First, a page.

As for presentation, we were quite impressed by the colorful and vibrant locales on display here. The art style feels a bit like how we imagine a 3D version of the last two (Retro Studios) Donkey Kong Country games would look, as it mixes general technology aesthetics with a very natural world. Whether you’re traipsing across bridges between huts in a village attached to massive trees or sneaking through a factory built by monkeys out of bamboo and palm fronds, it’s clear that the developers went to a lot of trouble to make a consistent and visually appealing world for Kao to explore.
All this is backed by a soundtrack that reminded us a bit of David Wise’s work in Snake Pass, as various woodwinds and steel drums make all manner of raucous and playful tunes. It’s not a particularly memorable soundtrack, but it matches the world and the tone quite well.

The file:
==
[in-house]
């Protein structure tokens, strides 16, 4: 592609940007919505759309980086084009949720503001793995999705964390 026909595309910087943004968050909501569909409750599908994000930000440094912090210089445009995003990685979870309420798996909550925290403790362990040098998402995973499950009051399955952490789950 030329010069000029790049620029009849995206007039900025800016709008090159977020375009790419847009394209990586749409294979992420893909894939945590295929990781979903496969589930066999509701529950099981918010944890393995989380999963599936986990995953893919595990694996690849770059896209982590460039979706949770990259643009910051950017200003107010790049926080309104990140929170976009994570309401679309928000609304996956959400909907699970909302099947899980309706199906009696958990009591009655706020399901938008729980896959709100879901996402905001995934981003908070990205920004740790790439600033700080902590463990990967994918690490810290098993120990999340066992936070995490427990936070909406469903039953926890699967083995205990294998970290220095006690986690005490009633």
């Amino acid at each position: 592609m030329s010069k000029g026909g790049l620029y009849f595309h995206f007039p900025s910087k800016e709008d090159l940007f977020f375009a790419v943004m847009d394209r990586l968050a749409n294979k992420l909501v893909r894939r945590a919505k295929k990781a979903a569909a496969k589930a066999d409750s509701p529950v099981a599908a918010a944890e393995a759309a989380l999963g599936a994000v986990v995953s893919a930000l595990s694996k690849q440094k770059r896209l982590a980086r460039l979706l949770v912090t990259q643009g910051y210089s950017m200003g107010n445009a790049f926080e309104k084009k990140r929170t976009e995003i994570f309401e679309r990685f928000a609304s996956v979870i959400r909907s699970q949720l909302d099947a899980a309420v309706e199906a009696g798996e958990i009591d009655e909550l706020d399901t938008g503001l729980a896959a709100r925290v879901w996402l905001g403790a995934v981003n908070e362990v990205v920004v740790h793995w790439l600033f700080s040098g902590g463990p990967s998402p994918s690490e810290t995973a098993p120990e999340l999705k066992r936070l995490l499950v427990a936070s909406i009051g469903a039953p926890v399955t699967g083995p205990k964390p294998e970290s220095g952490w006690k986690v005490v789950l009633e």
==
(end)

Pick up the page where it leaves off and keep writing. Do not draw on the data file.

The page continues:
Unfortunately, we did run into some issues with the frame rate dropping in both docked and handheld. There weren’t any moments where it negatively affected our gameplay, but opening a chest full of coins or dropping into a fight with a lot of enemies would see some noticeable frame drops into what looked like the low 20s. Additionally, the resolution appears a little blurry regardless of what screen you’re playing on, which is a bit of a shame as this somewhat obscures your view of the otherwise well-done art style.
Kao the Kangaroo may have been on hiatus for a while, but we’re glad to see that he’s back in good form. Well-paced level design, an appealing art style, surprisingly satisfying combat, and lots of collectibles to snag all come together to make for a thrillingly retro 3D platforming experience.That said, elements like an occasionally misbehaving camera and performance issues hold this adventure back from being the really excellent revival it could have been. If you still find a lot to love about games like A Hat in Time, Demon Turf, or Banjo-Kazooie, then we’re confident that you’ll have a great time with Kao the Kangaroo despite its minor issues. If you’re a bit tired of such games, however, this isn’t going to do much to change your mind. Overall, we’d recommend investigating Kao the Kangaroo if you're the slightest bit interested; despite some rough edges, this is a charming platforming experience.